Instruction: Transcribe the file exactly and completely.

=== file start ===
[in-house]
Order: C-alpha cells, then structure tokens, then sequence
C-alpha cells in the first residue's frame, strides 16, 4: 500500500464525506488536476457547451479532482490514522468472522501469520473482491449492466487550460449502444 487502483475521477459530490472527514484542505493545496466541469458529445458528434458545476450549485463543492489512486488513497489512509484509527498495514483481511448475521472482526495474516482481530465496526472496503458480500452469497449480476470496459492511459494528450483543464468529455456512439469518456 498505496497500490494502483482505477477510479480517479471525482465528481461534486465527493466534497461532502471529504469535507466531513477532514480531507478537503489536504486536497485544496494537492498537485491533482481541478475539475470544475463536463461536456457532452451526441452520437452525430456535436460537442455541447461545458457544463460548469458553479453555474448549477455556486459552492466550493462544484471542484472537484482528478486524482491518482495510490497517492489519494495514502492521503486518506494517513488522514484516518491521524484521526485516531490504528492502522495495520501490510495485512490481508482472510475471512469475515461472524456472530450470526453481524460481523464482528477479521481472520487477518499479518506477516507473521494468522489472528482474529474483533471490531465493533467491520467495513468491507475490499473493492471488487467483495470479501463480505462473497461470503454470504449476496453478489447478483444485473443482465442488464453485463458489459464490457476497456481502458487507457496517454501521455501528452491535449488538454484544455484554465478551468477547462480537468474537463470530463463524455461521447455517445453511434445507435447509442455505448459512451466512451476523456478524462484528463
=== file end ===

[in-house]
Order: C-alpha cells, then structure tokens, then sequence
C-alpha cells in the first residue's frame, strides 16, 4: 500500500464525506488536476457547451479532482490514522468472522501469520473482491449492466487550460449502444 487502483475521477459530490472527514484542505493545496466541469458529445458528434458545476450549485463543492489512486488513497489512509484509527498495514483481511448475521472482526495474516482481530465496526472496503458480500452469497449480476470496459492511459494528450483543464468529455456512439469518456 498505496497500490494502483482505477477510479480517479471525482465528481461534486465527493466534497461532502471529504469535507466531513477532514480531507478537503489536504486536497485544496494537492498537485491533482481541478475539475470544475463536463461536456457532452451526441452520437452525430456535436460537442455541447461545458457544463460548469458553479453555474448549477455556486459552492466550493462544484471542484472537484482528478486524482491518482495510490497517492489519494495514502492521503486518506494517513488522514484516518491521524484521526485516531490504528492502522495495520501490510495485512490481508482472510475471512469475515461472524456472530450470526453481524460481523464482528477479521481472520487477518499479518506477516507473521494468522489472528482474529474483533471490531465493533467491520467495513468491507475490499473493492471488487467483495470479501463480505462473497461470503454470504449476496453478489447478483444485473443482465442488464453485463458489459464490457476497456481502458487507457496517454501521455501528452491535449488538454484544455484554465478551468477547462480537468474537463470530463463524455461521447455517445453511434445507435447509442455505448459512451466512451476523456478524462484528463